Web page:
ed note–everyone knows that cigarettes cause lung cancer, alcohol causes cirrhosis, sugar causes diabetes and that a sedentary lifestyle + regular diet of junk food causes obesity.
Now imagine a world where everyone knows these facts, but because of a program of deliberately-imposed/tyrannically-maintained censorship, no one talks about these things, and not even when the aforementioned items are rising to epidemic numbers and thus pose serious dangers to society at large.
Et, Voila!–the absolute reluctance these days to discuss Judaism, and in particular its inherent and organic narcissistic tendencies as the source of so much trouble in the world today.
As much as Jews and the well-funded/highly-organized groups which they have created–ADL, WZO, AJC, etc, etc, etc–CONSTANTLY kvetch about ‘anti-Shemitism’, which they characterize as ‘irrational’ and as ‘the world’s oldest hatred’ with no explanations for it outside of jealousy, envy, etc, the fact is that the primary cause of this ‘irrational’ hate that–as all are told–has been around longer than any other has perfectly explainable and–more importantly, DIAGNOSIBLE–causes which can be summed up in six simple words–
‘We Jews are God’s chosen people…’
What’s worse is that an honest reading of ‘the book’ which serves as the primary spark for this mindset, meaning the Torah/Old Testament doesn’t just stop there. It tells these ‘chosen people’ in clear, unambiguous language that they have been given the order from their Commander-in-Chief, yahweh, to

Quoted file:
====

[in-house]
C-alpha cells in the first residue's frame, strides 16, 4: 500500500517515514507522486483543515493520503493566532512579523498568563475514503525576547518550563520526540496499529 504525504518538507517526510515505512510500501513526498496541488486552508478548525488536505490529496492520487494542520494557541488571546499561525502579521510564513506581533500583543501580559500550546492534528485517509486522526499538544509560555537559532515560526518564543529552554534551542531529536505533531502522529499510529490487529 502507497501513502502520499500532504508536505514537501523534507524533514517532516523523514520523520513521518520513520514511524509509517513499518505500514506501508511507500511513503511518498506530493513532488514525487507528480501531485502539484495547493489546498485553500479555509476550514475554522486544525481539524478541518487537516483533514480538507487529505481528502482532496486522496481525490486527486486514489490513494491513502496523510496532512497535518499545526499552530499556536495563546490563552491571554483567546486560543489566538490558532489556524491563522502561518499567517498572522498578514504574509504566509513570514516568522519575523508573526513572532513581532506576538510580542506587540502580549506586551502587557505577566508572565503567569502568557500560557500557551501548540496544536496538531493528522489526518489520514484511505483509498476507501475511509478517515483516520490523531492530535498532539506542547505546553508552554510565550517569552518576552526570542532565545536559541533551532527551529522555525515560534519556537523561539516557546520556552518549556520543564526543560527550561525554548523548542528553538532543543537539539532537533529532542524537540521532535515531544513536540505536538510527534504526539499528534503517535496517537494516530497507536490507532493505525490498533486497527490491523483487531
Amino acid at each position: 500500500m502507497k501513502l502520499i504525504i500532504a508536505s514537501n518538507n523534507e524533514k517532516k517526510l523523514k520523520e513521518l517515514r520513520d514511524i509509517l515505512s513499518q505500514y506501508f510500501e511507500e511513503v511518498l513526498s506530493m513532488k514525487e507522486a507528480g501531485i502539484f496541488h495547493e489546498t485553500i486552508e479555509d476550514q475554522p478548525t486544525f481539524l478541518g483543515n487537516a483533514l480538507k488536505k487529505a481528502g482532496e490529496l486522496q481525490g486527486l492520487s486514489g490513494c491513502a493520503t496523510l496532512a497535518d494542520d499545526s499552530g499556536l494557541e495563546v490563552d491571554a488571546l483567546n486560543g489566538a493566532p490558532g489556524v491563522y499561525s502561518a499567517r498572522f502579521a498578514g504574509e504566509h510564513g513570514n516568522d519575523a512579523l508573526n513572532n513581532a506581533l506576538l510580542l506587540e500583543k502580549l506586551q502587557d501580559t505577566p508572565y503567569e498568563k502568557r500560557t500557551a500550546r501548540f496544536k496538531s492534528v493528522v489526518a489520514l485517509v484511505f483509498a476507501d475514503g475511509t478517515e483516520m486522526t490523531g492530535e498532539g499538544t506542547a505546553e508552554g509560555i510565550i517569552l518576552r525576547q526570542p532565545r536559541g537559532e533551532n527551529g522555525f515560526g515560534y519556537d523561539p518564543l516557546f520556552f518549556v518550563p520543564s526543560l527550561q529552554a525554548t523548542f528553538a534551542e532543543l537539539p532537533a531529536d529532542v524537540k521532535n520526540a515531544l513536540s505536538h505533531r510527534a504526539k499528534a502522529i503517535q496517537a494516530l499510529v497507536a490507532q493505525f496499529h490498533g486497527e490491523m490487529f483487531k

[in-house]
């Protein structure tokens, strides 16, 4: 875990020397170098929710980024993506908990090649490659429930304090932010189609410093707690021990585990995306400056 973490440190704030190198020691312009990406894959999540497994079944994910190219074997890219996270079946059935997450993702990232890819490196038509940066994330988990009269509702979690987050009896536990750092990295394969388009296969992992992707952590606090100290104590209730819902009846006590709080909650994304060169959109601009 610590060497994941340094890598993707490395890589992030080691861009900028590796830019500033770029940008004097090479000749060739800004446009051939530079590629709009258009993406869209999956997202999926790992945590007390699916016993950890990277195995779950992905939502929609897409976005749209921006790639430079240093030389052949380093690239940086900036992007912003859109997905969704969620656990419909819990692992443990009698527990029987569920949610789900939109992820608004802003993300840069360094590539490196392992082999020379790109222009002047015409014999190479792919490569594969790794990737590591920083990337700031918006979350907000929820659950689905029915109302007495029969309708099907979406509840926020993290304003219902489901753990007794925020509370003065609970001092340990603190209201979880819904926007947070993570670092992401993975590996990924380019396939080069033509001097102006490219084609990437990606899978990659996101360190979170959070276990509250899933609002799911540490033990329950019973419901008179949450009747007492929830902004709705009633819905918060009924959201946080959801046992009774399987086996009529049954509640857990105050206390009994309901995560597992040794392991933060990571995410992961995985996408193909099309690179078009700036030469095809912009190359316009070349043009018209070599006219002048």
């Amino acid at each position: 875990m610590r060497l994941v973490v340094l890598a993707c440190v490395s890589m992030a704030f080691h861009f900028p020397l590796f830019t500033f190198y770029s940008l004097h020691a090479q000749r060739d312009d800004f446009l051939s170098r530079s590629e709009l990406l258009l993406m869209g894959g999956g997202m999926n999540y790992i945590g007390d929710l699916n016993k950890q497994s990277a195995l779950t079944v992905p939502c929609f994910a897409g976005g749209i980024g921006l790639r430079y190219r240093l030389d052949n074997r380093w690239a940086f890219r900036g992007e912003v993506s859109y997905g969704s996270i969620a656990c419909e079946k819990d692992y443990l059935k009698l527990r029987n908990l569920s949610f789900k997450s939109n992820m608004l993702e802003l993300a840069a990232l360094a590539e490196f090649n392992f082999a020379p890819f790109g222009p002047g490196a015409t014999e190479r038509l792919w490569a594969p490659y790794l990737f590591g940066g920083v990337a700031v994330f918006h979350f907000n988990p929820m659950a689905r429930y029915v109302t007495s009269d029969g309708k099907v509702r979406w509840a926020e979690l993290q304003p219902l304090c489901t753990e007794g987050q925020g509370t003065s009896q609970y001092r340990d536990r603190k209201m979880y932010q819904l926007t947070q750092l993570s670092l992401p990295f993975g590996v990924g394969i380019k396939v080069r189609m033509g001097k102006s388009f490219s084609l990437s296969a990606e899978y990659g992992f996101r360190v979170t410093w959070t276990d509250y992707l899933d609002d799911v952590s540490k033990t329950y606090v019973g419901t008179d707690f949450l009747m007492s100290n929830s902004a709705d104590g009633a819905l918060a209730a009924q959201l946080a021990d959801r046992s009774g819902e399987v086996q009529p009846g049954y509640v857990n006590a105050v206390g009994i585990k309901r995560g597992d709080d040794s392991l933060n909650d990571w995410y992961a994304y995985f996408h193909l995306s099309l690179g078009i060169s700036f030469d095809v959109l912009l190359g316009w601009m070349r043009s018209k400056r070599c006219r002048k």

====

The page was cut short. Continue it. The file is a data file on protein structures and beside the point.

And to engage in every other form of known criminality understood to be such by every civilizational standard throughout human history.
There simply isn’t another religion in all of human history like this.
What’s worse is that an honest reading of ‘the book’ which serves as the primary spark for this mindset and which tells these ‘chosen people’ in clear, unambiguous language that they have been given the order from their Commander-in-Chief yahweh to engage in all the aforementioned criminal acts doesn’t just stop there, but hypnotizes the reader with tall tales of role models, patriarchs, matriarchs, prophets, warlords, etc, who engaged in the aforementioned criminal acts and who were REWARDED handsomely for doing so.